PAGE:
Publisher: Harvill Slacker
The novel Napóleonsskjölin (1999) Translated to English by Victoria Cribb.
Saturday 30 January, 1800 GMT
The two detectives who had inspected Kristín’s flat only the previous evening were now standing at the bar of the Irish pub. The area around the building was cordoned off with police tape; a crowd of curious bystanders had gathered in the darkness on the other side of the street, floodlights had been set up both inside and out, reporters and photographers were circling, desperate for a quote, and the premises were surrounded by police cars with flashing lights. Ripley and one of the fishermen had been admitted to hospital. Delicate, intricate flakes of snow were falling lazily, only to melt as they landed on the floodlights. The older detective removed his hat and scratched his head.
‘Like a spaghetti western,’ he remarked.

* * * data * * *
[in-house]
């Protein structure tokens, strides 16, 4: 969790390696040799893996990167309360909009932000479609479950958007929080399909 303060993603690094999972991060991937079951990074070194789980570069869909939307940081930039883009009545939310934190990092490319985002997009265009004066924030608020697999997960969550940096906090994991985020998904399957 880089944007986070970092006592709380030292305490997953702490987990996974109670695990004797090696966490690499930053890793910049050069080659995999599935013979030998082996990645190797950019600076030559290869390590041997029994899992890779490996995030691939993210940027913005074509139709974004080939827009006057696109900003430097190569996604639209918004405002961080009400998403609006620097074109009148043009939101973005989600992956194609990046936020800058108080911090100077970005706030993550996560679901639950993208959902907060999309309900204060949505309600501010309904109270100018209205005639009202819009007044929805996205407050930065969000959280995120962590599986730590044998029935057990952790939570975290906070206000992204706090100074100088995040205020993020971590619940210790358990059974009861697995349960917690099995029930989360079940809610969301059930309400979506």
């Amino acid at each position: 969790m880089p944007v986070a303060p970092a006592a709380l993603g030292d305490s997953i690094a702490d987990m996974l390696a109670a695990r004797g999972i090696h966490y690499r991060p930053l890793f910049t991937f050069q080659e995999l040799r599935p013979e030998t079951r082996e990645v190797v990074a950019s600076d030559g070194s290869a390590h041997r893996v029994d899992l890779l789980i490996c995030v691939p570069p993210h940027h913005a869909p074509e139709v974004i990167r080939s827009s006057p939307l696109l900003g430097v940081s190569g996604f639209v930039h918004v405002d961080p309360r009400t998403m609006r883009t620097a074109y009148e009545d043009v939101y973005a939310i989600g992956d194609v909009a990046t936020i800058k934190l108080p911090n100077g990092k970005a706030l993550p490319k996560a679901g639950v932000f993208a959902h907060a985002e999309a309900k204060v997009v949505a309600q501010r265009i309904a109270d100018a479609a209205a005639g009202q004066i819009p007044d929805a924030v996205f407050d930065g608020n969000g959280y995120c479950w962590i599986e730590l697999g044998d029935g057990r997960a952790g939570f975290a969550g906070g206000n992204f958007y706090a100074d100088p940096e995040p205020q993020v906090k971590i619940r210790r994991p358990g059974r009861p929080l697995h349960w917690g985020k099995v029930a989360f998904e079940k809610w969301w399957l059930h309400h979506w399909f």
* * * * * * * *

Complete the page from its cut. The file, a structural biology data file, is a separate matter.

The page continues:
‘You were right about Kristín. She was here,’ the younger detective replied.’The witness statements match the picture we have of her.’
‘I’m not sure I’ve quite grasped this yet. There are at least four people with Kristín at the scene, three men and one woman. One of them, who the fishermen claim was American, is lying on the steps outside after being beaten to a pulp by our jolly jack tars. The other woman makes herself scarce. Another man, after trying to come to the aid of his companion, runs down Tryggvagata taking pot shots at Kristín and a third man. The gunman is American too, if the fishermen are to be believed. Kristín and her companion get into a jeep and drive away. The American on the steps has no ID. His car is parked outside and has plates registered to the Defense Force in Keflavík. What’s going on? You studied in
‘I can’t make head or tail of it, any more than you. Perhaps we’ll get some answers from the embassy.’
‘Inspired. The embassy will solve it. We’ll just talk to the embassy and they’ll clarify everything and then we can go home to bed.’
‘Is your indigestion troubling you again?’
The older police officer turned to look at his partner. His expression was oddly sad, despite the glint of mockery in his eyes under their red brows. His hair was red too; his face intelligent, stubborn, determined.
‘What? Am I not jolly enough for you?’ he asked sarcastically.
‘When have you ever?’